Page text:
Annual Management Charge

For an actively managed fund, where a fund manager selects individual stocks on your behalf, the average Annual Management Charge (AMC) is between 1.5% and 1.75%. A discount broker or fund platform may help you shave some of this off, too. There are now two types of charging following the implementation of the RDR: funds that still include commissions and platform (fund supermarket) fees called 'retail' versions; and those that do not, known as 'clean' versions.

Clean versions typically charge around 0.75% less, therefore annual charges tend to be around 0.75% and 1%.

Total Expense Ratio (TER)

This is the bottom-line fee for any fund investor to take note of. The TER, sometimes referred to as an 'ongoing charge' includes the annual management charge as well as other 'hidden' costs such as dealing and regulatory fees, incurred by a fund, which can add 0.1% to 0.2% or more to the overall annual cost.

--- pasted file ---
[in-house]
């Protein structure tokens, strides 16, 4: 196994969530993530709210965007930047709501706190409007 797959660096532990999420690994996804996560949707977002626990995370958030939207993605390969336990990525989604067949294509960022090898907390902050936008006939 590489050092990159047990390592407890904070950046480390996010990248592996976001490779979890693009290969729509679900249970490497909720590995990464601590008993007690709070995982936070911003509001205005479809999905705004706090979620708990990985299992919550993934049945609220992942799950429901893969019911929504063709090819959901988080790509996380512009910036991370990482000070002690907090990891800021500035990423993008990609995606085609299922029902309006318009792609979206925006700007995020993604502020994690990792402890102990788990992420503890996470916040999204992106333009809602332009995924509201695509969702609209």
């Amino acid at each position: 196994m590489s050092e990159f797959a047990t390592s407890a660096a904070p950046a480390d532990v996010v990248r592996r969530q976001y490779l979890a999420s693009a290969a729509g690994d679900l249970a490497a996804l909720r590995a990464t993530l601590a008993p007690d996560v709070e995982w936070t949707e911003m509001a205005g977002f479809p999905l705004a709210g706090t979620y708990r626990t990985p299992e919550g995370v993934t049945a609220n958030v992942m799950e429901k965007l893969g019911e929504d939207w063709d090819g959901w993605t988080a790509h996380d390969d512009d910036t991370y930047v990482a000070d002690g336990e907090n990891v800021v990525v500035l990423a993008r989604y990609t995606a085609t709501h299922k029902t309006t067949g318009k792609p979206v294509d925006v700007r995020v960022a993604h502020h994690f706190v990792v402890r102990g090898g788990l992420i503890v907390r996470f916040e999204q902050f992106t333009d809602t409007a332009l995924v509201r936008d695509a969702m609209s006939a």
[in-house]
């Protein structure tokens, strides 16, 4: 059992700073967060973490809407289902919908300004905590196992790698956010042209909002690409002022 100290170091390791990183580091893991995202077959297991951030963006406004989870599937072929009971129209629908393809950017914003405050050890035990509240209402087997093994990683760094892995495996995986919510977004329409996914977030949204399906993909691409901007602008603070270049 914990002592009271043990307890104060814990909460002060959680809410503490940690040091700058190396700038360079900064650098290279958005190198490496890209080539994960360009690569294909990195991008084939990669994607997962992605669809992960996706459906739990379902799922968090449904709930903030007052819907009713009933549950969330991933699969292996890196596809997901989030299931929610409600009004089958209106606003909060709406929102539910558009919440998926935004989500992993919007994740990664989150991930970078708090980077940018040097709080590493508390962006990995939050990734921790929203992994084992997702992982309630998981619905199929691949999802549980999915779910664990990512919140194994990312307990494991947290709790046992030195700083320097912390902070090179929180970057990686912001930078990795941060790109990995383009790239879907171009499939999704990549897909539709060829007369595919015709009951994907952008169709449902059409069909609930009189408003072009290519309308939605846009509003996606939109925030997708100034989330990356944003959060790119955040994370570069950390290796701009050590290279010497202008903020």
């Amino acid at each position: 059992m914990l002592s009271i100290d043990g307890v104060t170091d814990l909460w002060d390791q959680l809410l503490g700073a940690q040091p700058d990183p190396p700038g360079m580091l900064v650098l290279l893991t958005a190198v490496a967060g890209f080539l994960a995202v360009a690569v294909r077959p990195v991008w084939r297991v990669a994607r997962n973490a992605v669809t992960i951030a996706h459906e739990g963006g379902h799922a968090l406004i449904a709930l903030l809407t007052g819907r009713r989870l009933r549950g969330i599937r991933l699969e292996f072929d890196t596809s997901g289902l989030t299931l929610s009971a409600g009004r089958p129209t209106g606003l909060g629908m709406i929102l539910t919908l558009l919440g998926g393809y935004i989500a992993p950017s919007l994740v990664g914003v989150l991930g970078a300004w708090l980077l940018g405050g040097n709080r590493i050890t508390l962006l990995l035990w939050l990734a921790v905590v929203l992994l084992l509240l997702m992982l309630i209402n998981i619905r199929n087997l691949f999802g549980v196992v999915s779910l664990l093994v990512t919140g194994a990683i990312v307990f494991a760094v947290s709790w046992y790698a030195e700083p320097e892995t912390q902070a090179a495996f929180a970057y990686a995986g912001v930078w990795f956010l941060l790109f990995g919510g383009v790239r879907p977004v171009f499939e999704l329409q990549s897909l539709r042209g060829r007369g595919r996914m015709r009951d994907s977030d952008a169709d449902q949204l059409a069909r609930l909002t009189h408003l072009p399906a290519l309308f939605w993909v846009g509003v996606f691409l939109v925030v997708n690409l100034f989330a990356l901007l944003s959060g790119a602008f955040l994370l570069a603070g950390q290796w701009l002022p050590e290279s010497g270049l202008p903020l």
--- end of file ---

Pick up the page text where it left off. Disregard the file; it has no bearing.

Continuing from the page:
Performance fees

These are an extra layer of charging investors can be hit with after a fund delivers a sufficient level of positive returns to its investors, but they are not very common among retail funds.

Shares and funds

You can buy and sell shares via a stockbroker. These days, deals are usually made online but they can be made over the phone, even though the latter option costs more. Trading online means you can view your portfolio whenever you wish and there are even apps that allow you to trade on the go.

Costs vary between brokers, averaging around £10 for each UK trade. If you wish to buy individual stocks from further afield, such as shares in Apple, which is listed on the US Nasdaq stock exchange, the trading costs will rise to between £15 and £20. Avoid stockbrokers that charge a percentage, as opposed to a fee, particularly if you have a smaller portfolio.

Most online sharedealers sell shares on a 'nominee' basis. This means shares are held on your behalf by your provider. While this means you won't get a share certificate, it does reduce your costs. In addition, find out how much it costs to re-invest dividends - profits shared out by companies to shareholders. Some low-cost brokers charge their usual dealing fee for reinvesting while others offer a discounted rate.